Harvey Nash (who are a recruitment and executive search agency) has reported that:

Almost half of UK boards (46%) spent zero hours discussing climate change this year, and they are the least likely of all of the countries and regions studied in a new report to feel responsible for their impact on the climate – with almost a third (32%) feeling little or no responsibility.

At a global level, fewer boards are ignoring climate change in comparison to last year, with those board members spending zero hours discussing this issue in the boardroom falling to 40% from 55%. In the UK, the zero hours figure has reduced from almost two thirds of boards in 2018 (61%) to 46% in 2019, but the report says that progress is too slow.

These findings are published today (2 December 2019) in the sixth edition of the International Board Research Report, published by Harvey Nash / Alumni and London Business School’s Leadership Institute. The report is based on a survey of 640 chairs and non-executives from across the globe, of which almost a quarter (21%) are members of the boards of major PLCs. The report also included in-depth interviews with a panel of 48 experienced chairs and non-executives.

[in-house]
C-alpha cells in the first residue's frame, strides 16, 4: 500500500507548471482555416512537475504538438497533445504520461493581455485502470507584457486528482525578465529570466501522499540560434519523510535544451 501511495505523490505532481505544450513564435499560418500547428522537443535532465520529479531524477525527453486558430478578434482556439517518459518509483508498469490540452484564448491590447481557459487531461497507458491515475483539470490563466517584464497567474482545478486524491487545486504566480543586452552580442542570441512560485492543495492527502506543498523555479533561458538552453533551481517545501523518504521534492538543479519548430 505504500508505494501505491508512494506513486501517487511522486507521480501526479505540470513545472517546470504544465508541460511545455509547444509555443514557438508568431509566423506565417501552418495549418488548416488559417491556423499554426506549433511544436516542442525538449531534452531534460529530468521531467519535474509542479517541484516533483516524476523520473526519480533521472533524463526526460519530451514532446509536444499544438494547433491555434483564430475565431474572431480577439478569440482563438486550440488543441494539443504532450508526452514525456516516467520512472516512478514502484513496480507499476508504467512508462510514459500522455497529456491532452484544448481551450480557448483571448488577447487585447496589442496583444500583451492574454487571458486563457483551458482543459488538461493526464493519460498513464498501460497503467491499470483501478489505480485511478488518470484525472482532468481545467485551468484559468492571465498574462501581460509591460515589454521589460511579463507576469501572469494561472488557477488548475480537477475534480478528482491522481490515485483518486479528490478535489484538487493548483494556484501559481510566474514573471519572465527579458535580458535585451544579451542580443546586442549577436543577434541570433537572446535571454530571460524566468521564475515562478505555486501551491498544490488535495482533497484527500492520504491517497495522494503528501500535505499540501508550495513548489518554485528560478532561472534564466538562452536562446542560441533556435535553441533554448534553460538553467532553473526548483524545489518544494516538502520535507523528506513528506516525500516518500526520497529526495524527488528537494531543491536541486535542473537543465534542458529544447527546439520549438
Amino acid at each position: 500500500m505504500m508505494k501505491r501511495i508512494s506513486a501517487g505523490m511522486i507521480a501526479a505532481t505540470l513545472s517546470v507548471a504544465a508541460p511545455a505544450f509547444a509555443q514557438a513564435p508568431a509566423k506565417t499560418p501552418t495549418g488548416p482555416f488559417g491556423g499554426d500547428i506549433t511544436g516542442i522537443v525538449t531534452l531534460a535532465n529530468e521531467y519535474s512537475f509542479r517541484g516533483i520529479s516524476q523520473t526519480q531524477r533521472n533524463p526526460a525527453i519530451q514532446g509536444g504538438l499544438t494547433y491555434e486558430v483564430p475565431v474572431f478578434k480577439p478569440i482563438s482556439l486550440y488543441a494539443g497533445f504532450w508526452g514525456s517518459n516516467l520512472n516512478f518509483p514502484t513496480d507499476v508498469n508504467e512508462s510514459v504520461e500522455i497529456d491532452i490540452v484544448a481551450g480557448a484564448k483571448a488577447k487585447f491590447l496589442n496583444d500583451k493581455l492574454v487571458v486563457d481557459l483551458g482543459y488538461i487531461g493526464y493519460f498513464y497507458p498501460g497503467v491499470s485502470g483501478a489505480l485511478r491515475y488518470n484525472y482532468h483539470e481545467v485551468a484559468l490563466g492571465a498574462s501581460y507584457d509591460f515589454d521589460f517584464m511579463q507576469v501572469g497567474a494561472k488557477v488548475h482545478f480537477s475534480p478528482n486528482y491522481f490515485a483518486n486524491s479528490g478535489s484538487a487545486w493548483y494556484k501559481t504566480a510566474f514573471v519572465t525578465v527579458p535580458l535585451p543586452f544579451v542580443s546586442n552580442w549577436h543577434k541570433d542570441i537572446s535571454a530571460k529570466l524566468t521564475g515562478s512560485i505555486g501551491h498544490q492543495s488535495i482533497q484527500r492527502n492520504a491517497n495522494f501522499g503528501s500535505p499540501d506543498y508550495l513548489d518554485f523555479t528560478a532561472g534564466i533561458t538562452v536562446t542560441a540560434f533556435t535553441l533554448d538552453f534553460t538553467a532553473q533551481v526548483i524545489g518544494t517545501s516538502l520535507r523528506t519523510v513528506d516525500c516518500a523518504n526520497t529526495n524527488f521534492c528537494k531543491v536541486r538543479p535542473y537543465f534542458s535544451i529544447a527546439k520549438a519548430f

The data is surprising in view of the massive rise in awareness of the issue over the last year or so.

And it’s highly relevant in the context of the Corporate Accountability Network’s work on sustainable cost accounting. One of the biggest risks facing Uk companies is not being addressed by the boardroom. The chance that their accounts are true and fair does, in this circumstance, appear to be remote when even the UK Financial Reporting Council says that they have a duty to consider this issue. The need for compulsory accounting reform in this area appears even more compelling given the lack of attention being given to the issue voluntarily.

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